How to Deal with SWAT: Stress, Worry, Anxiety, and Tension

how to stop worryingModern life is riddled with many problems and situations involving SWAT. This is a constant, perennial, and vexing by-product of our current lifestyles. As such, SWAT, in one form or another, follows us like a shadow, everywhere. They rob us of the sense of freedom and enjoyment we should experience from living our everyday lives.

Stress is caused by feelings of anxiety, tension, and worry about situations (or unpleasant experiences) that are happening to us. They cause a great deal of psychological and emotional distress and pain. Often, this manifests itself in the form of a sense of helplessness and lack of control. Their effects are pernicious on both body and mind: constant irritability, physical exhaustion, sleep deprivation, inability to concentrate and to deal with the various tasks at hand that need our attention. Consequently, time, energy, and money are often wasted in unproductive ways to combat SWAT. Some seek quick relief for their distress, in remedies such as: drugs, alcohol, smoking, binge eating, and compulsive shopping—all of which only compounds the problem, without solving the underlying root causes.

Of course, there are other cheaper and more sensible short-term remedies:

(1) Take a walk; (2) Listen to music; (3) Enjoy nature (smell the flowers); (4) Try to feel grateful for what you have; (5) Read a good book such as Dale Carnegie’s How to Stop Worrying and Start Living.

Ask yourself, “Is the SWAT caused by some self-imposed, misguided values and beliefs which trip you into doing things and engage in activities causing more harm than good?”

Common SWAT Situations:

1. I have no time! Many Time-starved modern families find themselves too busy, trying to do too many tasks, which cannot all be completed within a certain time period– (day, week, or month). Are all of them really necessary? Do they all make sense? Will these activities/choices help to improve your ultimate Quality of Life? If the answers to these questions are mostly negative, then, you should Prioritize these tasks. Give up what is really not important for your long-term wellbeing. Concentrate on a few, and let the others go. “Don’t bite more than you can chew”. Or, as Thoreau advised: “Simplify, Simplify”.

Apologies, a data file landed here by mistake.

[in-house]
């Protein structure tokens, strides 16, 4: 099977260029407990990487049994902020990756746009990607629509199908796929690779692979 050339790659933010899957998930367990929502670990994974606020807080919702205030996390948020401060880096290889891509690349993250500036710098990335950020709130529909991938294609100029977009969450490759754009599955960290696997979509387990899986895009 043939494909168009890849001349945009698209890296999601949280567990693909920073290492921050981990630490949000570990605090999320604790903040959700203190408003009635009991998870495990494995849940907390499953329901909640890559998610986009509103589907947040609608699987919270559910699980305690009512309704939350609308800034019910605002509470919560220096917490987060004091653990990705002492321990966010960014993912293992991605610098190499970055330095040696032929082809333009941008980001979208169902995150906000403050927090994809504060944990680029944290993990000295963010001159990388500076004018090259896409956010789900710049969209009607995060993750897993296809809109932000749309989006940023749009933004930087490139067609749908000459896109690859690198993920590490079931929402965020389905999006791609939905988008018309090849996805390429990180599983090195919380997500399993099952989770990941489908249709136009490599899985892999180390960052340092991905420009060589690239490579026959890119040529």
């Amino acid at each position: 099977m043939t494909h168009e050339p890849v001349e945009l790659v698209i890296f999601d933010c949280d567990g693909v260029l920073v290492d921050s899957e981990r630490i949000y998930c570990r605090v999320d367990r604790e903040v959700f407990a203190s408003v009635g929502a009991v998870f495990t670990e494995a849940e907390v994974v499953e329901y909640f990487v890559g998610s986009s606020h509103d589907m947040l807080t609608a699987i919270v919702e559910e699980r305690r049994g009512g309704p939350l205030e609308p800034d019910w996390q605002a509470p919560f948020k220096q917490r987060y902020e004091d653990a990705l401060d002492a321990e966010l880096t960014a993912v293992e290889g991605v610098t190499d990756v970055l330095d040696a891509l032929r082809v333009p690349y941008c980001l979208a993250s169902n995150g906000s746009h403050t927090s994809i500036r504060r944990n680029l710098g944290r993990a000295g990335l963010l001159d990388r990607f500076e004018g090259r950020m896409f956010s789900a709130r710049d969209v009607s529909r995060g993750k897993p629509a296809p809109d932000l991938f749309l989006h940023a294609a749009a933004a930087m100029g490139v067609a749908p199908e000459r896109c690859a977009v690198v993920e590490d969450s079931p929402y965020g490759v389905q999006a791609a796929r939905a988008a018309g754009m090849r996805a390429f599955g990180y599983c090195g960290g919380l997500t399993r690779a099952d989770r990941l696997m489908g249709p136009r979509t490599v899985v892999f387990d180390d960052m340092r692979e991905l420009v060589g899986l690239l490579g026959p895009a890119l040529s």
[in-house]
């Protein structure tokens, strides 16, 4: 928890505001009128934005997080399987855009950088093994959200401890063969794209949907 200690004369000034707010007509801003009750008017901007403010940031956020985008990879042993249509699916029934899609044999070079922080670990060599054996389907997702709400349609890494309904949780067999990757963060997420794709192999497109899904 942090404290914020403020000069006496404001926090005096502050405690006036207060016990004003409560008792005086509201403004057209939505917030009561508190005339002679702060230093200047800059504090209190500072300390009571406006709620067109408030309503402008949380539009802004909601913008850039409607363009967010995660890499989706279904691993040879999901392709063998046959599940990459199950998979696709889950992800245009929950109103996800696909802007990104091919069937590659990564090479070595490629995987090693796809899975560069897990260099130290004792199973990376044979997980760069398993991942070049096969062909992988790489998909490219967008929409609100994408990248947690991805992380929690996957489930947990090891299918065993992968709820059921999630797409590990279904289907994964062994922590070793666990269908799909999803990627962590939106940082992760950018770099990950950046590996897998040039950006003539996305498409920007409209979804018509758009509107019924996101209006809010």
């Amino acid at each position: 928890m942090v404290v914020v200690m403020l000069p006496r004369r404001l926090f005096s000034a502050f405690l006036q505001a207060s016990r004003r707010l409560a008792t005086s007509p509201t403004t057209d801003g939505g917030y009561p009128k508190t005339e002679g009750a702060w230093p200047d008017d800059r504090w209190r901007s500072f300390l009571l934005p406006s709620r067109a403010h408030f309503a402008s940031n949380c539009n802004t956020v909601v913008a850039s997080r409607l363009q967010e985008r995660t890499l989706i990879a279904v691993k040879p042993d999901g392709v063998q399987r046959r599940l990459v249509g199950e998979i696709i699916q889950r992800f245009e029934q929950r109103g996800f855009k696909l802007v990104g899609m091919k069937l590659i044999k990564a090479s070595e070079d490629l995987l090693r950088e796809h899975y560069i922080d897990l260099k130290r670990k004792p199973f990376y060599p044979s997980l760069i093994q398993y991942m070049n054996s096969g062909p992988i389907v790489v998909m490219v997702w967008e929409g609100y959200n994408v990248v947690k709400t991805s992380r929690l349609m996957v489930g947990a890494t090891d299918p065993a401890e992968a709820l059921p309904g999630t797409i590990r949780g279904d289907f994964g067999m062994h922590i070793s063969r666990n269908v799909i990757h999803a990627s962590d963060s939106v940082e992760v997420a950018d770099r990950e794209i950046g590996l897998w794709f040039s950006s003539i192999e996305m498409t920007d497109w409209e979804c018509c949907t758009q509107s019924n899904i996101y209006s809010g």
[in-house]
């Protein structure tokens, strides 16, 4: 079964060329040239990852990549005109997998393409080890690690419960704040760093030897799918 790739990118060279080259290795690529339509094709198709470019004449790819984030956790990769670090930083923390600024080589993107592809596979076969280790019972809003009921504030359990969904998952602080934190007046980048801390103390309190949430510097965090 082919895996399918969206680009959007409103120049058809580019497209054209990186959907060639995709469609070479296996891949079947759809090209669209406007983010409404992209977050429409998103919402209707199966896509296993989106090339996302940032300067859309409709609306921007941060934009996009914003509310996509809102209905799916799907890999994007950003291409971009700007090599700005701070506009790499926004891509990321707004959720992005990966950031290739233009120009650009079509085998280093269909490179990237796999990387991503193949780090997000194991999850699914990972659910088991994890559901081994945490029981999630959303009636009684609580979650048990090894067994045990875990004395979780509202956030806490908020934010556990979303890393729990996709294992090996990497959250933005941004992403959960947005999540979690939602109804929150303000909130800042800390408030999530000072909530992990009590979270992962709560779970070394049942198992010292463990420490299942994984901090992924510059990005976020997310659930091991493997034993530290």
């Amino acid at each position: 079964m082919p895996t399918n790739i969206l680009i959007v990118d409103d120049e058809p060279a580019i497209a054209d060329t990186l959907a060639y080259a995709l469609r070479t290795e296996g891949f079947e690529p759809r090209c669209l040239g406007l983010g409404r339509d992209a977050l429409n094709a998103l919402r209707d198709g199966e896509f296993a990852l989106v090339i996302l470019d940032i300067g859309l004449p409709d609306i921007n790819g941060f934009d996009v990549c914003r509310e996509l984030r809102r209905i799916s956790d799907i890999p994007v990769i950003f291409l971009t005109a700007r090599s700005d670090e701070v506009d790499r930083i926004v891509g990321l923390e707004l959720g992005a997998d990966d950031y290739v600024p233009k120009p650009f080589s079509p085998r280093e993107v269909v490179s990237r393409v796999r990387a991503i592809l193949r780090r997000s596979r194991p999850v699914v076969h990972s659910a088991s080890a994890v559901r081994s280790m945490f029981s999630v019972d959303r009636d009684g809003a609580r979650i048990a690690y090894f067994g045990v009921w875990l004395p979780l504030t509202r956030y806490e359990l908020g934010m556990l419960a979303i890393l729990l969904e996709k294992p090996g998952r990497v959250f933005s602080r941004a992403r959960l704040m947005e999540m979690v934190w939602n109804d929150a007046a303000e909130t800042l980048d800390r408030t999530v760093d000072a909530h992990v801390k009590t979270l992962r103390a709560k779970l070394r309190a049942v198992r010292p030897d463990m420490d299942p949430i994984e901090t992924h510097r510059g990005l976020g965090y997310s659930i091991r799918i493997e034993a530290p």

2. I don’t have the money. Are you spending too much? Are you unable to meet your multiple financial obligations? Finding too many bills in the mailbox? Then, look for possible solutions such as: (a) Cut your spending as much as possible immediately; (b) Sell some assets (stuff) and pay off your debts carrying high interest rates; (c) Increase your income temporarily by working overtime/2nd job; (d) Try to re-arrange (stretch) your monthly payments by investigating cheaper, more affordable loans (refinancing); (e) Find out if someone (friends/family/employer) can help you out a bit; (f) Downsize your dwelling/car/association memberships/subscriptions/gifts/donations, etc. (f) Look for other ‘creative’ solutions to increase cash ‘inflows’ and reduce ‘outflows’—depending on your situation.

3. I can’t let go. Don’t try to win every game, all the time. Remember: “It is the journey that is important; not the destination– (or winning)”. Sticking to this wise counsel can save your sanity, and free yourself from many unhappy, hopeless situations/goals, such as—climbing the proverbial “Corporate ladder”, trying to win every argument; getting ahead of others in sports/competitions, building wealth, and various aspects of getting ahead “in the game of life”.

4. I can’t deal. Bend, not break- trying to change others—their habits, values, political and religious beliefs, attitudes and expectations—generally don’t work. Other people are just as fastidious as you are. It is far more sensible and productive to change yourself, before trying to change others. This is within your control, and therefore, doable. It is up to you to try.

5. I’m not happy. Contentment. Enjoy what you have, right now; and don’t fret over the future too much. Have realistic goals. Keep striving, while practicing self-control, with discipline and determination. This will improve your physical and mental health.

6. I have nothing to offer. Finally, try generosity. Share, care and help those who are less fortunate. Provide physical, emotional, financial, and spiritual comfort, to ease their burdens, in whatever way you can. This can be a great ‘stress reliever’, helping you, while helping others as well.

Dr. Gopal C. Dorai is an author, economist, statistician, and Professor Emeritus at William Paterson University.